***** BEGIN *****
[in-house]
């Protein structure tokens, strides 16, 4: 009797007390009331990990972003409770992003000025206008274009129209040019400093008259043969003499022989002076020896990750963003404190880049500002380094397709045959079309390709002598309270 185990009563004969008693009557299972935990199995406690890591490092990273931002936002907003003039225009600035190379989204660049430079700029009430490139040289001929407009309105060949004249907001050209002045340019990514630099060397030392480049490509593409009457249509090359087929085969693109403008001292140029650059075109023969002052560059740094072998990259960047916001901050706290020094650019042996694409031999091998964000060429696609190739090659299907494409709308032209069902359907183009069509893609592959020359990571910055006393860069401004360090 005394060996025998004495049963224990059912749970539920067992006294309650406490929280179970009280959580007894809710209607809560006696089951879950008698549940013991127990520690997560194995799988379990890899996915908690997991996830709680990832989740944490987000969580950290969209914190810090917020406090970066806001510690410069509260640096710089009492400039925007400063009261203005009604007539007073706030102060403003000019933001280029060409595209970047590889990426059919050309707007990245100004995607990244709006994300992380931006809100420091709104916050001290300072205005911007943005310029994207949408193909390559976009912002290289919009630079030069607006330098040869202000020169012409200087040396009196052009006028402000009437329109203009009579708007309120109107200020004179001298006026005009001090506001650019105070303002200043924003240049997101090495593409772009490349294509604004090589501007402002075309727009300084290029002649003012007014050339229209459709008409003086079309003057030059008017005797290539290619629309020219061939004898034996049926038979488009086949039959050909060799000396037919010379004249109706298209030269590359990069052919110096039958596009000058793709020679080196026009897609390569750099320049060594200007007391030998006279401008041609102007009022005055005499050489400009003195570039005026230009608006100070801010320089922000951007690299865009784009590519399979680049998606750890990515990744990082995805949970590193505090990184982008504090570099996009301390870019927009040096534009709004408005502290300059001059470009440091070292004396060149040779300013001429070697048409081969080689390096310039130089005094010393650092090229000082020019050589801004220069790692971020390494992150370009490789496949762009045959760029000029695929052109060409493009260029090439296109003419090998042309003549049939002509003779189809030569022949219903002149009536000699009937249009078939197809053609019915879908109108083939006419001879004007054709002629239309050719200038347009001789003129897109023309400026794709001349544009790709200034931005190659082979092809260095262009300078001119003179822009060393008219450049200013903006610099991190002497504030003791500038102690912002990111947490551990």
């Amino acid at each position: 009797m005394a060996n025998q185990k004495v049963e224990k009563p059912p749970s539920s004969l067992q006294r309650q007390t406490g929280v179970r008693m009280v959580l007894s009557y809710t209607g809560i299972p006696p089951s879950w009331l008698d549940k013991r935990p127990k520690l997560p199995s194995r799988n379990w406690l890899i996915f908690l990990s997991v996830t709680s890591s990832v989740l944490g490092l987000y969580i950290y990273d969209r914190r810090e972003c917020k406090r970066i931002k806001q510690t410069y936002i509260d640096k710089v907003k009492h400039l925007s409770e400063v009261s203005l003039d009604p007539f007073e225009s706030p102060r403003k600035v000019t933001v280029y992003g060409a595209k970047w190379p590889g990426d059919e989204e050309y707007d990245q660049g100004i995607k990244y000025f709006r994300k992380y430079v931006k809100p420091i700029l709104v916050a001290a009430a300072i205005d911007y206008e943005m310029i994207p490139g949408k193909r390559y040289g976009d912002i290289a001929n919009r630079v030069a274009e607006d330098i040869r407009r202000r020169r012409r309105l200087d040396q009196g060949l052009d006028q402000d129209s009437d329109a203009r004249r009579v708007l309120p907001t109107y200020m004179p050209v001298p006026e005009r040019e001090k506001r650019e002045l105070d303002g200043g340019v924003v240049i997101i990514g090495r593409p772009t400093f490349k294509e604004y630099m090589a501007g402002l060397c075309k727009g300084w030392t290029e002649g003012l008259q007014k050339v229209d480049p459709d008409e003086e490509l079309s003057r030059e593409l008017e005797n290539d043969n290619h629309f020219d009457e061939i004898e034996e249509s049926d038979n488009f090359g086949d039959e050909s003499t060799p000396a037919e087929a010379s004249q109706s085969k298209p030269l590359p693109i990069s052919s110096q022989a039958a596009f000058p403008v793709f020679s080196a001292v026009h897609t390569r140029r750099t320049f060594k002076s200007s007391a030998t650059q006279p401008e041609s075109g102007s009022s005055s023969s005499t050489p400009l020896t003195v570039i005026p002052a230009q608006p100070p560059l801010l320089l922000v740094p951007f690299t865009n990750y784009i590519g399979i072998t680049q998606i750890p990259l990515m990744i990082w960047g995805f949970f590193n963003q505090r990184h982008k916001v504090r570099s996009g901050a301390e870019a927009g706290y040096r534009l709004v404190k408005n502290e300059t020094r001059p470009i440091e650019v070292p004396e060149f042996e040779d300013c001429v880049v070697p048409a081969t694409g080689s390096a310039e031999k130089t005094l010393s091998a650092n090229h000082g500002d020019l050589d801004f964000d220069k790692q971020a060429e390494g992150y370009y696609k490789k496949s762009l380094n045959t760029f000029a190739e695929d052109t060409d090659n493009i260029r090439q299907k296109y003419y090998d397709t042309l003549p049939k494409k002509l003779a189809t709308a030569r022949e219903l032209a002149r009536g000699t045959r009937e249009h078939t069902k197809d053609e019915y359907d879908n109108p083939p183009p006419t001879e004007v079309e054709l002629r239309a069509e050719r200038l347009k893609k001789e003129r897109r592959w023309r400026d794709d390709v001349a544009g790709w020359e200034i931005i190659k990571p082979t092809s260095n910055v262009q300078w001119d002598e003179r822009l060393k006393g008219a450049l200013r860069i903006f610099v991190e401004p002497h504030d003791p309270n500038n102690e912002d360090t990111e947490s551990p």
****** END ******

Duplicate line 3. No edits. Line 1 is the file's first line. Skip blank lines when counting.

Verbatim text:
């Amino acid at each position: 009797m005394a060996n025998q185990k004495v049963e224990k009563p059912p749970s539920s004969l067992q006294r309650q007390t406490g929280v179970r008693m009280v959580l007894s009557y809710t209607g809560i299972p006696p089951s879950w009331l008698d549940k013991r935990p127990k520690l997560p199995s194995r799988n379990w406690l890899i996915f908690l990990s997991v996830t709680s890591s990832v989740l944490g490092l987000y969580i950290y990273d969209r914190r810090e972003c917020k406090r970066i931002k806001q510690t410069y936002i509260d640096k710089v907003k009492h400039l925007s409770e400063v009261s203005l003039d009604p007539f007073e225009s706030p102060r403003k600035v000019t933001v280029y992003g060409a595209k970047w190379p590889g990426d059919e989204e050309y707007d990245q660049g100004i995607k990244y000025f709006r994300k992380y430079v931006k809100p420091i700029l709104v916050a001290a009430a300072i205005d911007y206008e943005m310029i994207p490139g949408k193909r390559y040289g976009d912002i290289a001929n919009r630079v030069a274009e607006d330098i040869r407009r202000r020169r012409r309105l200087d040396q009196g060949l052009d006028q402000d129209s009437d329109a203009r004249r009579v708007l309120p907001t109107y200020m004179p050209v001298p006026e005009r040019e001090k506001r650019e002045l105070d303002g200043g340019v924003v240049i997101i990514g090495r593409p772009t400093f490349k294509e604004y630099m090589a501007g402002l060397c075309k727009g300084w030392t290029e002649g003012l008259q007014k050339v229209d480049p459709d008409e003086e490509l079309s003057r030059e593409l008017e005797n290539d043969n290619h629309f020219d009457e061939i004898e034996e249509s049926d038979n488009f090359g086949d039959e050909s003499t060799p000396a037919e087929a010379s004249q109706s085969k298209p030269l590359p693109i990069s052919s110096q022989a039958a596009f000058p403008v793709f020679s080196a001292v026009h897609t390569r140029r750099t320049f060594k002076s200007s007391a030998t650059q006279p401008e041609s075109g102007s009022s005055s023969s005499t050489p400009l020896t003195v570039i005026p002052a230009q608006p100070p560059l801010l320089l922000v740094p951007f690299t865009n990750y784009i590519g399979i072998t680049q998606i750890p990259l990515m990744i990082w960047g995805f949970f590193n963003q505090r990184h982008k916001v504090r570099s996009g901050a301390e870019a927009g706290y040096r534009l709004v404190k408005n502290e300059t020094r001059p470009i440091e650019v070292p004396e060149f042996e040779d300013c001429v880049v070697p048409a081969t694409g080689s390096a310039e031999k130089t005094l010393s091998a650092n090229h000082g500002d020019l050589d801004f964000d220069k790692q971020a060429e390494g992150y370009y696609k490789k496949s762009l380094n045959t760029f000029a190739e695929d052109t060409d090659n493009i260029r090439q299907k296109y003419y090998d397709t042309l003549p049939k494409k002509l003779a189809t709308a030569r022949e219903l032209a002149r009536g000699t045959r009937e249009h078939t069902k197809d053609e019915y359907d879908n109108p083939p183009p006419t001879e004007v079309e054709l002629r239309a069509e050719r200038l347009k893609k001789e003129r897109r592959w023309r400026d794709d390709v001349a544009g790709w020359e200034i931005i190659k990571p082979t092809s260095n910055v262009q300078w001119d002598e003179r822009l060393k006393g008219a450049l200013r860069i903006f610099v991190e401004p002497h504030d003791p309270n500038n102690e912002d360090t990111e947490s551990p």